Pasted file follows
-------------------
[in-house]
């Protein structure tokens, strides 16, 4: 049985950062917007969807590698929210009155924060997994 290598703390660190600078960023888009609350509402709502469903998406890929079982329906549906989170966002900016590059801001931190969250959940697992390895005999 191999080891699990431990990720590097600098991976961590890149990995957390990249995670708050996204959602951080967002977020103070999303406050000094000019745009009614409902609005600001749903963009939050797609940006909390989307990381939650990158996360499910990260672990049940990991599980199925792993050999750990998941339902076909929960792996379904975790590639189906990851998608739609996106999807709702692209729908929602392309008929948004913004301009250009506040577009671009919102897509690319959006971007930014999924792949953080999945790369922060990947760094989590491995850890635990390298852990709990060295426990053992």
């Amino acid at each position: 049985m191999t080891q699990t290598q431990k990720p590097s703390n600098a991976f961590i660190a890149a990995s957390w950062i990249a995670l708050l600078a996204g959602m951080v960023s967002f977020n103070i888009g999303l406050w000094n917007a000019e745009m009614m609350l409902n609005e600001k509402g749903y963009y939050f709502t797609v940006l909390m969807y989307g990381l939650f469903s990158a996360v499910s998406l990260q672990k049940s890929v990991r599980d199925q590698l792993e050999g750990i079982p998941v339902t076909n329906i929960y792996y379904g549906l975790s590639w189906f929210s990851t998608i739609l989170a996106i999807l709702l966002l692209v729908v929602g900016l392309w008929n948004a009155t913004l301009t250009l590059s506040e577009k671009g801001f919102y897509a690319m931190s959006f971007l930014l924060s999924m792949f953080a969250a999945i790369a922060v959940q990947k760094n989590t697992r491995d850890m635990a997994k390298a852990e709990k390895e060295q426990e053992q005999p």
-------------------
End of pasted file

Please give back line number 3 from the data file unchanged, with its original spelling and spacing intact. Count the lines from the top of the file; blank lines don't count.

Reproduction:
């Amino acid at each position: 049985m191999t080891q699990t290598q431990k990720p590097s703390n600098a991976f961590i660190a890149a990995s957390w950062i990249a995670l708050l600078a996204g959602m951080v960023s967002f977020n103070i888009g999303l406050w000094n917007a000019e745009m009614m609350l409902n609005e600001k509402g749903y963009y939050f709502t797609v940006l909390m969807y989307g990381l939650f469903s990158a996360v499910s998406l990260q672990k049940s890929v990991r599980d199925q590698l792993e050999g750990i079982p998941v339902t076909n329906i929960y792996y379904g549906l975790s590639w189906f929210s990851t998608i739609l989170a996106i999807l709702l966002l692209v729908v929602g900016l392309w008929n948004a009155t913004l301009t250009l590059s506040e577009k671009g801001f919102y897509a690319m931190s959006f971007l930014l924060s999924m792949f953080a969250a999945i790369a922060v959940q990947k760094n989590t697992r491995d850890m635990a997994k390298a852990e709990k390895e060295q426990e053992q005999p």